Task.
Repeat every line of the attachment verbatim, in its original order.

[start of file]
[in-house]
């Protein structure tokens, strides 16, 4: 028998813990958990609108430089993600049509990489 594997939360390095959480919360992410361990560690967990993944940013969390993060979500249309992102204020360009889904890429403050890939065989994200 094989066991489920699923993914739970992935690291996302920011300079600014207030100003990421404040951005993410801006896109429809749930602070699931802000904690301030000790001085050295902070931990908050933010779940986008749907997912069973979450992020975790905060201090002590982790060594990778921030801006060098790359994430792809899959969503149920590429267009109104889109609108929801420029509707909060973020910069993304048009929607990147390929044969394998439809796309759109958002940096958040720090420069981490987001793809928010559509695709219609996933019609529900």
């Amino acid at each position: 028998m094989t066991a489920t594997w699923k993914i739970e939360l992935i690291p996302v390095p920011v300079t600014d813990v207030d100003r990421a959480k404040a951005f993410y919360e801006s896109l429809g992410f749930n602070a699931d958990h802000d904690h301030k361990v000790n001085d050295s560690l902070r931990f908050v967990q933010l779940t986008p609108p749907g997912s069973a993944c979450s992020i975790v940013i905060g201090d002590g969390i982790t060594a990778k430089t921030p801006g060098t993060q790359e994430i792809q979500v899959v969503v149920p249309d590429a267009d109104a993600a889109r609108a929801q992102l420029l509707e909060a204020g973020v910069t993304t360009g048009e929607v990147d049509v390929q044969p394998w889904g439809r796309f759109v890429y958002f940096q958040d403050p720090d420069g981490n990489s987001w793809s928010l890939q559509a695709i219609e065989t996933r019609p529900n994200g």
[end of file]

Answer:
[in-house]
């Protein structure tokens, strides 16, 4: 028998813990958990609108430089993600049509990489 594997939360390095959480919360992410361990560690967990993944940013969390993060979500249309992102204020360009889904890429403050890939065989994200 094989066991489920699923993914739970992935690291996302920011300079600014207030100003990421404040951005993410801006896109429809749930602070699931802000904690301030000790001085050295902070931990908050933010779940986008749907997912069973979450992020975790905060201090002590982790060594990778921030801006060098790359994430792809899959969503149920590429267009109104889109609108929801420029509707909060973020910069993304048009929607990147390929044969394998439809796309759109958002940096958040720090420069981490987001793809928010559509695709219609996933019609529900």
């Amino acid at each position: 028998m094989t066991a489920t594997w699923k993914i739970e939360l992935i690291p996302v390095p920011v300079t600014d813990v207030d100003r990421a959480k404040a951005f993410y919360e801006s896109l429809g992410f749930n602070a699931d958990h802000d904690h301030k361990v000790n001085d050295s560690l902070r931990f908050v967990q933010l779940t986008p609108p749907g997912s069973a993944c979450s992020i975790v940013i905060g201090d002590g969390i982790t060594a990778k430089t921030p801006g060098t993060q790359e994430i792809q979500v899959v969503v149920p249309d590429a267009d109104a993600a889109r609108a929801q992102l420029l509707e909060a204020g973020v910069t993304t360009g048009e929607v990147d049509v390929q044969p394998w889904g439809r796309f759109v890429y958002f940096q958040d403050p720090d420069g981490n990489s987001w793809s928010l890939q559509a695709i219609e065989t996933r019609p529900n994200g």